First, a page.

I have every Pink Floyd album going all the way back to Piper at the Gates of Dawn. Pink Floyd is one of the most innovative bands of all time. I have listened to The Division Bell many times since it was first released. The more I listen to it, the better it gets. What strikes me most is David Gilmour's outstanding guitar playing is still there, but his song writing is equally good. He's also got a great voice. I enjoyed A Momentary Lapse of Reason, but I think this one is Pink Floyd's best since The Wall. High Hopes, Coming Back to Life, Keep Talking, Take It Back, all great Floyd songs. I have come to believe that Pink Floyd was just as much David Gilmour as it was Roger Waters. I don't understand all the negative reviews saying this isn't Pink Floyd. As long as Gilmour is there, it's still Pink Floyd. They made their best albums with Waters and Gilmour, but Gilmour has really done a good job of keeping Pink Floyd alive. I think if any real Pink Floyd fan gave this an open minded listen, they would find that it is just as good as anything Floyd has done. My only complaint is that they haven't released a new album since. Great album.
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81 of 90 people found the following review helpful By Blake Politte on August 21, 2005
Format: Audio CD
I could go on about every song on this album and the greatness of Pink Floyd and that would be perfectly fine and honest. However, all I want to say is that this is simply the most underrated album release in the history of rock and roll. This album is very sensual, soothing, dramatic, and even emotionally violent at times. Sure, Roger wasn't there and we're all sad about that. On the other hand, Pink Floyd did not die and anybody that listens to this album with an open mind will come to quickly realize that.

This is not an album that will immediately impact you the first time you play it. Play this album periodically and let it grow on you. Eventually, if you appreciate the work of Pink Floyd the way I think I do, it will become a major component of not only your Pink Floyd collection but of your entire music collection.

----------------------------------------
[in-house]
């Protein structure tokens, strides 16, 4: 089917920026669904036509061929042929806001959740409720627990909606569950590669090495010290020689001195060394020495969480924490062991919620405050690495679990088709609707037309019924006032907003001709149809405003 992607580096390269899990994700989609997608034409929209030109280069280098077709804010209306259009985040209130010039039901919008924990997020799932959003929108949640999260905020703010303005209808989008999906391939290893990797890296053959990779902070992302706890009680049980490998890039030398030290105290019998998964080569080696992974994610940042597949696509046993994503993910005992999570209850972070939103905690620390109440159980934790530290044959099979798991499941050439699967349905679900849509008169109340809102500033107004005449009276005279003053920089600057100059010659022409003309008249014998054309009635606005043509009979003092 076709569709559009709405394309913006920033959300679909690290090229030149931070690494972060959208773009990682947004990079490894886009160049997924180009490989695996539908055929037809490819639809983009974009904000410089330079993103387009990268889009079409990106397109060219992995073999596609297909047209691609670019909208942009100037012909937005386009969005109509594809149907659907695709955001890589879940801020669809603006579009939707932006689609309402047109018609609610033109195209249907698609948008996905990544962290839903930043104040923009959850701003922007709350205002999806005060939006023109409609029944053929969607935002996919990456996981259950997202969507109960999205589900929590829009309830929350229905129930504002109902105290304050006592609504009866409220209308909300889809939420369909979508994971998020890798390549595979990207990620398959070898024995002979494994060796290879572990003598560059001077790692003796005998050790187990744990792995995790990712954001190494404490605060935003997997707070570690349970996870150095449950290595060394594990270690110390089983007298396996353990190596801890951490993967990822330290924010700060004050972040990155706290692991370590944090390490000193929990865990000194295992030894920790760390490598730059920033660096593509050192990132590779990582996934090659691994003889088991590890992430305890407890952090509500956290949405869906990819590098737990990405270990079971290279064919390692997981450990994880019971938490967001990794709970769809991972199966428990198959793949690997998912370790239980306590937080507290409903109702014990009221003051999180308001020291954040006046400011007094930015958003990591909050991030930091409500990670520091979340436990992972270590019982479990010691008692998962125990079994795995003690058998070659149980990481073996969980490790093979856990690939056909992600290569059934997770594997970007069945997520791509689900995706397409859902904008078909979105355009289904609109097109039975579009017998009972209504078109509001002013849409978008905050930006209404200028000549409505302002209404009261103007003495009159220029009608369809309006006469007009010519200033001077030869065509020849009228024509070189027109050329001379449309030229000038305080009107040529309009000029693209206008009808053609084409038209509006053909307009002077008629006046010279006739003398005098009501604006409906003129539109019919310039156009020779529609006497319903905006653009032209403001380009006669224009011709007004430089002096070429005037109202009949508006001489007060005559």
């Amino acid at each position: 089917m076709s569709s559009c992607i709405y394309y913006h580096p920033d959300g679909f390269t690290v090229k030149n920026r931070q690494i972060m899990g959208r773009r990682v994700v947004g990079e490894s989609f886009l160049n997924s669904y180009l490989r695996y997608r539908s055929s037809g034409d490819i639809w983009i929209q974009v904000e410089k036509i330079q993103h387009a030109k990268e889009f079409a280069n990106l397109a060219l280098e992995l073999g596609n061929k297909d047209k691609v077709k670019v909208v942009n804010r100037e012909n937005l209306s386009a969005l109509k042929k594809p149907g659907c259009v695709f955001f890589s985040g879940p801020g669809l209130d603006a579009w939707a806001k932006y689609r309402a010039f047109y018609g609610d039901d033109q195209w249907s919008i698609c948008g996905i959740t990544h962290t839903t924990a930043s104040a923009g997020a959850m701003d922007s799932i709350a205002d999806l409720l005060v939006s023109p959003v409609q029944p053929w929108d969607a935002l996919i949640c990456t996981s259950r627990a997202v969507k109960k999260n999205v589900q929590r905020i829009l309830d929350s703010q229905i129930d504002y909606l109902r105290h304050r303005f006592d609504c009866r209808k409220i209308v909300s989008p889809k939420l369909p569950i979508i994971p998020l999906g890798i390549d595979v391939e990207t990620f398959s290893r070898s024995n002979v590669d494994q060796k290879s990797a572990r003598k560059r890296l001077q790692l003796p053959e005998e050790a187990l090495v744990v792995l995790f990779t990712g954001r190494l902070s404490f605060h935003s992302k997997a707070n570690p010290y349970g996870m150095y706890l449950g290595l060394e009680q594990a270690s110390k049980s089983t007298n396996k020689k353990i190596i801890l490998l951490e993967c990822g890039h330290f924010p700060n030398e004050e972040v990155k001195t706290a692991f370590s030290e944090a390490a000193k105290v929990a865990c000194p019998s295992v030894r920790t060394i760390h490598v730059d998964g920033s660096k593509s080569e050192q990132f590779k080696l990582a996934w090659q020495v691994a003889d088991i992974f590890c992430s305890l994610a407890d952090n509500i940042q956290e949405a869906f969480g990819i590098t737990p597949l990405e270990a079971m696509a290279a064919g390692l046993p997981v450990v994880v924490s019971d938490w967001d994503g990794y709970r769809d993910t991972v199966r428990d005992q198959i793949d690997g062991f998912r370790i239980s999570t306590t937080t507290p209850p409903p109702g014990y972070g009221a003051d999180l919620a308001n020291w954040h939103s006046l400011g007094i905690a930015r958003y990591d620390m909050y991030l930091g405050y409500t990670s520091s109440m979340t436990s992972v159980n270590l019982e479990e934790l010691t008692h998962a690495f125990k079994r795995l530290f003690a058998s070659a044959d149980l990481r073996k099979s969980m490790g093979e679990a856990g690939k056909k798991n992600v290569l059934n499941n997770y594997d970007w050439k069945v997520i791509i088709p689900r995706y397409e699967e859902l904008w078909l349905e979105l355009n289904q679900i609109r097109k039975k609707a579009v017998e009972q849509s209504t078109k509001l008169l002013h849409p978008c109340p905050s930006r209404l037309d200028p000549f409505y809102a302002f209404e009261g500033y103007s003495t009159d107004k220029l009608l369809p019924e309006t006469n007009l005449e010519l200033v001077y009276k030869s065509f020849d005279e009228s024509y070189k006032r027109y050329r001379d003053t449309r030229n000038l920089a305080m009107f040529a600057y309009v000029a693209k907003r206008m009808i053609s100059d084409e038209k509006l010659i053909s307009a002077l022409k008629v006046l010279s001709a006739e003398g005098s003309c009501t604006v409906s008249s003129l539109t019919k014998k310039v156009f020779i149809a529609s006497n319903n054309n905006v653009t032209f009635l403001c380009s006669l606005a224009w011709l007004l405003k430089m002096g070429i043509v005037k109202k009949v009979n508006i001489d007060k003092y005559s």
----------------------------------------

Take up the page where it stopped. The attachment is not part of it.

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92 of 106 people found the following review helpful By Jeff Edwards VINE VOICE on January 12, 2001
Format: Audio CD
The debate rages on--and is likely to continue for as long as original Pink Floyd fans face off against a new crop of younger kids who believe that post-Roger Waters hasn't harmed the band in any way. I find myself somewhere in the middle. Do I miss Roger Waters? Of COURSE I do, he is a musical genius (even if a bit arrogant) and you cannot lose someone of his talent and still remain the same. HOWEVER, no matter HOW you view his departure, the rest of the band has been able to fill that void with a couple of CD's (and a couple Live releases as well) that allowed Gilmour and others to shine in ways they never could in the shadow of Roger. Of COURSE, Pink Floyd will always be a better band united rather than divided much like The Beatles were better together than individually--but even without Waters their last couple of CD's were amazingly good...this one being the better of the two (although I would place 'On The Turning Away' at the same level as ANY previous Floyd song).
I have been in radio for years, and if the response to Pink Floyd's music by the listeners I have talked to is any indication, folks miss Roger, but they welcome (the majority anyway) Pink Floyd anyway they can get it, and view the band without him as still very worthy. I have had debates with my listeners sometimes for hours--some of them open minded, some view supporting Pink Floyd without Waters' as a traitorous act, well I consider myself a very open-minded person when it comes to music--ALL kinds of music, and 'The Division Bell' truly is a Pink Floyd album in all respects...not as good as 'The Wall' or 'Animals' or one of the all-time classics, 'Dark Side of The Moon' but STILL, a top notch CD with some masterful music performed by some of the best in the business. True fans will appreciate this album because no matter what your views may be, this is just good rock & roll music.
-DJ Jazzy Jeff
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rolling stones and why are thay still here
Because there's no justice in the world! And anyway, why is this in a Pink Floyd forum?
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Albums Like This? (If there is any)
David Gilmour's solo album "On an Island"